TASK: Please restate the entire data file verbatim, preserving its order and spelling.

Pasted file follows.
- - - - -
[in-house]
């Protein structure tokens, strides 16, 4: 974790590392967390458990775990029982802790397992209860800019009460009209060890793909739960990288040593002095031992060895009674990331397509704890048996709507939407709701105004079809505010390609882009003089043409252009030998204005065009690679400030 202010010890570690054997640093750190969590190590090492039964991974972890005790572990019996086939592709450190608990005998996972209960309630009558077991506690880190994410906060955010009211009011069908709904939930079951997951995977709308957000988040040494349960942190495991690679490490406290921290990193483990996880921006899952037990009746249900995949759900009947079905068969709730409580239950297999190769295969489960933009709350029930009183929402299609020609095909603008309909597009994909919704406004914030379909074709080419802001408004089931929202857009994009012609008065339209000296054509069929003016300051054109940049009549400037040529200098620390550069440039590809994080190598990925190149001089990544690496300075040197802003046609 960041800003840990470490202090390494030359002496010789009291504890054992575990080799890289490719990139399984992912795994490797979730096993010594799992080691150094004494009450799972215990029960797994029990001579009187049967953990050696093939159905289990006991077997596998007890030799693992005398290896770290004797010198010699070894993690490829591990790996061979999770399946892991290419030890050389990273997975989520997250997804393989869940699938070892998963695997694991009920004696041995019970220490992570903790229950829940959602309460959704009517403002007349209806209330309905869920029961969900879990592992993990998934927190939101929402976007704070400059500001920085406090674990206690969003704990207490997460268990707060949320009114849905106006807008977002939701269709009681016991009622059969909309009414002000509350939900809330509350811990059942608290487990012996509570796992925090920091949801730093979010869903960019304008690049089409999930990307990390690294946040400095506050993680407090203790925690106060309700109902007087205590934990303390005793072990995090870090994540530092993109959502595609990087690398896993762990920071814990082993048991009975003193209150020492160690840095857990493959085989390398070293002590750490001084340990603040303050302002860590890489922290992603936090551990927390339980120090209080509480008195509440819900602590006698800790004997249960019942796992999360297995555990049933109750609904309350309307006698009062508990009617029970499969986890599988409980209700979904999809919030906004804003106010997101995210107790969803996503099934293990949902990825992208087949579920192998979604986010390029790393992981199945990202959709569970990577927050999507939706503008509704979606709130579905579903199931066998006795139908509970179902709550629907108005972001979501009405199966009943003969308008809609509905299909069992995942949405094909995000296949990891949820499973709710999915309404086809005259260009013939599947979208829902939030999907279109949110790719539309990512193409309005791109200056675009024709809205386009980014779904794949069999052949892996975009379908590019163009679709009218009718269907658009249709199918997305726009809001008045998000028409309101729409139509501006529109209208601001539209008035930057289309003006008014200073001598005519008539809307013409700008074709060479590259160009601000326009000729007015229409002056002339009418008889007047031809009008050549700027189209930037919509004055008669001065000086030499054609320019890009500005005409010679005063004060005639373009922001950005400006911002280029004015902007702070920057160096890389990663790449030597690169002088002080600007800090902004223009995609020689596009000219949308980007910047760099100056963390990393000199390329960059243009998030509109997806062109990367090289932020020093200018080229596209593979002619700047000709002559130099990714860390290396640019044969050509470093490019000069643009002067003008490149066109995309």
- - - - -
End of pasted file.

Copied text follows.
[in-house]
């Protein structure tokens, strides 16, 4: 974790590392967390458990775990029982802790397992209860800019009460009209060890793909739960990288040593002095031992060895009674990331397509704890048996709507939407709701105004079809505010390609882009003089043409252009030998204005065009690679400030 202010010890570690054997640093750190969590190590090492039964991974972890005790572990019996086939592709450190608990005998996972209960309630009558077991506690880190994410906060955010009211009011069908709904939930079951997951995977709308957000988040040494349960942190495991690679490490406290921290990193483990996880921006899952037990009746249900995949759900009947079905068969709730409580239950297999190769295969489960933009709350029930009183929402299609020609095909603008309909597009994909919704406004914030379909074709080419802001408004089931929202857009994009012609008065339209000296054509069929003016300051054109940049009549400037040529200098620390550069440039590809994080190598990925190149001089990544690496300075040197802003046609 960041800003840990470490202090390494030359002496010789009291504890054992575990080799890289490719990139399984992912795994490797979730096993010594799992080691150094004494009450799972215990029960797994029990001579009187049967953990050696093939159905289990006991077997596998007890030799693992005398290896770290004797010198010699070894993690490829591990790996061979999770399946892991290419030890050389990273997975989520997250997804393989869940699938070892998963695997694991009920004696041995019970220490992570903790229950829940959602309460959704009517403002007349209806209330309905869920029961969900879990592992993990998934927190939101929402976007704070400059500001920085406090674990206690969003704990207490997460268990707060949320009114849905106006807008977002939701269709009681016991009622059969909309009414002000509350939900809330509350811990059942608290487990012996509570796992925090920091949801730093979010869903960019304008690049089409999930990307990390690294946040400095506050993680407090203790925690106060309700109902007087205590934990303390005793072990995090870090994540530092993109959502595609990087690398896993762990920071814990082993048991009975003193209150020492160690840095857990493959085989390398070293002590750490001084340990603040303050302002860590890489922290992603936090551990927390339980120090209080509480008195509440819900602590006698800790004997249960019942796992999360297995555990049933109750609904309350309307006698009062508990009617029970499969986890599988409980209700979904999809919030906004804003106010997101995210107790969803996503099934293990949902990825992208087949579920192998979604986010390029790393992981199945990202959709569970990577927050999507939706503008509704979606709130579905579903199931066998006795139908509970179902709550629907108005972001979501009405199966009943003969308008809609509905299909069992995942949405094909995000296949990891949820499973709710999915309404086809005259260009013939599947979208829902939030999907279109949110790719539309990512193409309005791109200056675009024709809205386009980014779904794949069999052949892996975009379908590019163009679709009218009718269907658009249709199918997305726009809001008045998000028409309101729409139509501006529109209208601001539209008035930057289309003006008014200073001598005519008539809307013409700008074709060479590259160009601000326009000729007015229409002056002339009418008889007047031809009008050549700027189209930037919509004055008669001065000086030499054609320019890009500005005409010679005063004060005639373009922001950005400006911002280029004015902007702070920057160096890389990663790449030597690169002088002080600007800090902004223009995609020689596009000219949308980007910047760099100056963390990393000199390329960059243009998030509109997806062109990367090289932020020093200018080229596209593979002619700047000709002559130099990714860390290396640019044969050509470093490019000069643009002067003008490149066109995309």